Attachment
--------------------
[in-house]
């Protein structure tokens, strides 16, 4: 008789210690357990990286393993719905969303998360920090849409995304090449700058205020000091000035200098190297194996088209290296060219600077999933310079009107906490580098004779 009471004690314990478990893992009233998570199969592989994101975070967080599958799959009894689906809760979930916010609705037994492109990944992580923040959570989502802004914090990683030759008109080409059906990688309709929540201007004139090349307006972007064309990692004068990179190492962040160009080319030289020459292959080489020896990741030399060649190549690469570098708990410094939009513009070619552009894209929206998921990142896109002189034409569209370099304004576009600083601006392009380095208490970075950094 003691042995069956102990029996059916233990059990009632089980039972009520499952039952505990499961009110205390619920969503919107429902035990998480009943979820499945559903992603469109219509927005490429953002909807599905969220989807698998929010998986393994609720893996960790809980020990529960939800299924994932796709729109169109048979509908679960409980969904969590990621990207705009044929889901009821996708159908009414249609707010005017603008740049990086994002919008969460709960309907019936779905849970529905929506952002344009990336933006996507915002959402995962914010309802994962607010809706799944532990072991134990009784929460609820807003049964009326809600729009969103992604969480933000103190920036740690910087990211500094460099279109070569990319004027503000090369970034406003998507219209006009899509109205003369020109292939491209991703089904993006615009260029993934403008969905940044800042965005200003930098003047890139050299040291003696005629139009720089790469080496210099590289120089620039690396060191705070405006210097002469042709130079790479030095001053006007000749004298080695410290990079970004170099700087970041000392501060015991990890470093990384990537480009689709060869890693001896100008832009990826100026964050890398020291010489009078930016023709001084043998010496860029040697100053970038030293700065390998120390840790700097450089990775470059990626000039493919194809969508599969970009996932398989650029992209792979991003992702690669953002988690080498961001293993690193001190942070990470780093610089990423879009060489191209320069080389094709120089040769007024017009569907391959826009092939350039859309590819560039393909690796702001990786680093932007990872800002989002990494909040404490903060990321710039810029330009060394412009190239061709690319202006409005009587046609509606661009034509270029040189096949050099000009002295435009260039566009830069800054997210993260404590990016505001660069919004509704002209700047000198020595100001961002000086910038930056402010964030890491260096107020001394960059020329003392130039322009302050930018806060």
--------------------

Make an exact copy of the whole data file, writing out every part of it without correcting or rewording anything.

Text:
[in-house]
């Protein structure tokens, strides 16, 4: 008789210690357990990286393993719905969303998360920090849409995304090449700058205020000091000035200098190297194996088209290296060219600077999933310079009107906490580098004779 009471004690314990478990893992009233998570199969592989994101975070967080599958799959009894689906809760979930916010609705037994492109990944992580923040959570989502802004914090990683030759008109080409059906990688309709929540201007004139090349307006972007064309990692004068990179190492962040160009080319030289020459292959080489020896990741030399060649190549690469570098708990410094939009513009070619552009894209929206998921990142896109002189034409569209370099304004576009600083601006392009380095208490970075950094 003691042995069956102990029996059916233990059990009632089980039972009520499952039952505990499961009110205390619920969503919107429902035990998480009943979820499945559903992603469109219509927005490429953002909807599905969220989807698998929010998986393994609720893996960790809980020990529960939800299924994932796709729109169109048979509908679960409980969904969590990621990207705009044929889901009821996708159908009414249609707010005017603008740049990086994002919008969460709960309907019936779905849970529905929506952002344009990336933006996507915002959402995962914010309802994962607010809706799944532990072991134990009784929460609820807003049964009326809600729009969103992604969480933000103190920036740690910087990211500094460099279109070569990319004027503000090369970034406003998507219209006009899509109205003369020109292939491209991703089904993006615009260029993934403008969905940044800042965005200003930098003047890139050299040291003696005629139009720089790469080496210099590289120089620039690396060191705070405006210097002469042709130079790479030095001053006007000749004298080695410290990079970004170099700087970041000392501060015991990890470093990384990537480009689709060869890693001896100008832009990826100026964050890398020291010489009078930016023709001084043998010496860029040697100053970038030293700065390998120390840790700097450089990775470059990626000039493919194809969508599969970009996932398989650029992209792979991003992702690669953002988690080498961001293993690193001190942070990470780093610089990423879009060489191209320069080389094709120089040769007024017009569907391959826009092939350039859309590819560039393909690796702001990786680093932007990872800002989002990494909040404490903060990321710039810029330009060394412009190239061709690319202006409005009587046609509606661009034509270029040189096949050099000009002295435009260039566009830069800054997210993260404590990016505001660069919004509704002209700047000198020595100001961002000086910038930056402010964030890491260096107020001394960059020329003392130039322009302050930018806060």